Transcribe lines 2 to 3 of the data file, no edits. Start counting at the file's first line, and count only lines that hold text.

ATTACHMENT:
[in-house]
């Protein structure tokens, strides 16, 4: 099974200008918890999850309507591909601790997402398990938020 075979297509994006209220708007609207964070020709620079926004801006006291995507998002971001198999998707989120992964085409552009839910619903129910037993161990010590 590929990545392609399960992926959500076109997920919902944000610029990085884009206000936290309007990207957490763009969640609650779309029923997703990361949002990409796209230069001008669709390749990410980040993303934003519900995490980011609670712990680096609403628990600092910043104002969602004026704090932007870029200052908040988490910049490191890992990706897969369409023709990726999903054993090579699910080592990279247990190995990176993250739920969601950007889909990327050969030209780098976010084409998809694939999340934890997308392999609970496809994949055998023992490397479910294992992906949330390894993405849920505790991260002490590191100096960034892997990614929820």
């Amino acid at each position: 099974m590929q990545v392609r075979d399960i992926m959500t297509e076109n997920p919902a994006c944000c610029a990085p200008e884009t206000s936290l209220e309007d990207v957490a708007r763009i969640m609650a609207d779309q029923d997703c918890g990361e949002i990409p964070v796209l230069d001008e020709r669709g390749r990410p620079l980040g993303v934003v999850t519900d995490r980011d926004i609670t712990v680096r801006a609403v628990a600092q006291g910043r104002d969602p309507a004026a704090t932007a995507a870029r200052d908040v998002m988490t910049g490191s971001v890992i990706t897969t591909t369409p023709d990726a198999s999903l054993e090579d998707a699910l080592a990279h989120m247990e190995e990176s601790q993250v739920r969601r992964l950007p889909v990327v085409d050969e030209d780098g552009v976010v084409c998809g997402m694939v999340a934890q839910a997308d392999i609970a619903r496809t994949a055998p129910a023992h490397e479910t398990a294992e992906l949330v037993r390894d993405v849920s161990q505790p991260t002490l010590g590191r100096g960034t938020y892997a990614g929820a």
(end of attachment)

């Protein structure tokens, strides 16, 4: 099974200008918890999850309507591909601790997402398990938020 075979297509994006209220708007609207964070020709620079926004801006006291995507998002971001198999998707989120992964085409552009839910619903129910037993161990010590 590929990545392609399960992926959500076109997920919902944000610029990085884009206000936290309007990207957490763009969640609650779309029923997703990361949002990409796209230069001008669709390749990410980040993303934003519900995490980011609670712990680096609403628990600092910043104002969602004026704090932007870029200052908040988490910049490191890992990706897969369409023709990726999903054993090579699910080592990279247990190995990176993250739920969601950007889909990327050969030209780098976010084409998809694939999340934890997308392999609970496809994949055998023992490397479910294992992906949330390894993405849920505790991260002490590191100096960034892997990614929820």
């Amino acid at each position: 099974m590929q990545v392609r075979d399960i992926m959500t297509e076109n997920p919902a994006c944000c610029a990085p200008e884009t206000s936290l209220e309007d990207v957490a708007r763009i969640m609650a609207d779309q029923d997703c918890g990361e949002i990409p964070v796209l230069d001008e020709r669709g390749r990410p620079l980040g993303v934003v999850t519900d995490r980011d926004i609670t712990v680096r801006a609403v628990a600092q006291g910043r104002d969602p309507a004026a704090t932007a995507a870029r200052d908040v998002m988490t910049g490191s971001v890992i990706t897969t591909t369409p023709d990726a198999s999903l054993e090579d998707a699910l080592a990279h989120m247990e190995e990176s601790q993250v739920r969601r992964l950007p889909v990327v085409d050969e030209d780098g552009v976010v084409c998809g997402m694939v999340a934890q839910a997308d392999i609970a619903r496809t994949a055998p129910a023992h490397e479910t398990a294992e992906l949330v037993r390894d993405v849920s161990q505790p991260t002490l010590g590191r100096g960034t938020y892997a990614g929820a």